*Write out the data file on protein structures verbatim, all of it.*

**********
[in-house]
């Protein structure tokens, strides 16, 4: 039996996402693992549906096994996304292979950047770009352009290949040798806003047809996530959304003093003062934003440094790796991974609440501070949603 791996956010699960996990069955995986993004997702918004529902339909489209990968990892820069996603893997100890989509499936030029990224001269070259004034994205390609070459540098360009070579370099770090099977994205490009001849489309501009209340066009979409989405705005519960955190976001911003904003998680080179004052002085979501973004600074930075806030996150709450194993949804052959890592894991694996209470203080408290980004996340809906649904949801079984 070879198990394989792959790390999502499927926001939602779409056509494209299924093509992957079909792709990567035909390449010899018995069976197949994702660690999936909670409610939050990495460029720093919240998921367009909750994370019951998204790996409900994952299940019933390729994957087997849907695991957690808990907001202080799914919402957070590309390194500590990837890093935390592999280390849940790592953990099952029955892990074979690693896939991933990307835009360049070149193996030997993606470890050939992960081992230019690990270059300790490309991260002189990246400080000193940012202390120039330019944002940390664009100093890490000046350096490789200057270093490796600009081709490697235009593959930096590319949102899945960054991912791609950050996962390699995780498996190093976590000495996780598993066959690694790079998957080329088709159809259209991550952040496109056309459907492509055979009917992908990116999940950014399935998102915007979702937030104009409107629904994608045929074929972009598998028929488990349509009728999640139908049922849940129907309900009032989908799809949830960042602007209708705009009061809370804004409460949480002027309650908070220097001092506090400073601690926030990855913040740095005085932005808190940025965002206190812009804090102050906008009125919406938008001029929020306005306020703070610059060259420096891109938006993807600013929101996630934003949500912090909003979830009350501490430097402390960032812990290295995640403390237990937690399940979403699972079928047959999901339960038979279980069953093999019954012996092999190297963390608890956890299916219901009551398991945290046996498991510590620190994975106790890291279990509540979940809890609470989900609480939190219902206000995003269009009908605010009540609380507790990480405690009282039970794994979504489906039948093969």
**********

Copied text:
[in-house]
């Protein structure tokens, strides 16, 4: 039996996402693992549906096994996304292979950047770009352009290949040798806003047809996530959304003093003062934003440094790796991974609440501070949603 791996956010699960996990069955995986993004997702918004529902339909489209990968990892820069996603893997100890989509499936030029990224001269070259004034994205390609070459540098360009070579370099770090099977994205490009001849489309501009209340066009979409989405705005519960955190976001911003904003998680080179004052002085979501973004600074930075806030996150709450194993949804052959890592894991694996209470203080408290980004996340809906649904949801079984 070879198990394989792959790390999502499927926001939602779409056509494209299924093509992957079909792709990567035909390449010899018995069976197949994702660690999936909670409610939050990495460029720093919240998921367009909750994370019951998204790996409900994952299940019933390729994957087997849907695991957690808990907001202080799914919402957070590309390194500590990837890093935390592999280390849940790592953990099952029955892990074979690693896939991933990307835009360049070149193996030997993606470890050939992960081992230019690990270059300790490309991260002189990246400080000193940012202390120039330019944002940390664009100093890490000046350096490789200057270093490796600009081709490697235009593959930096590319949102899945960054991912791609950050996962390699995780498996190093976590000495996780598993066959690694790079998957080329088709159809259209991550952040496109056309459907492509055979009917992908990116999940950014399935998102915007979702937030104009409107629904994608045929074929972009598998028929488990349509009728999640139908049922849940129907309900009032989908799809949830960042602007209708705009009061809370804004409460949480002027309650908070220097001092506090400073601690926030990855913040740095005085932005808190940025965002206190812009804090102050906008009125919406938008001029929020306005306020703070610059060259420096891109938006993807600013929101996630934003949500912090909003979830009350501490430097402390960032812990290295995640403390237990937690399940979403699972079928047959999901339960038979279980069953093999019954012996092999190297963390608890956890299916219901009551398991945290046996498991510590620190994975106790890291279990509540979940809890609470989900609480939190219902206000995003269009009908605010009540609380507790990480405690009282039970794994979504489906039948093969």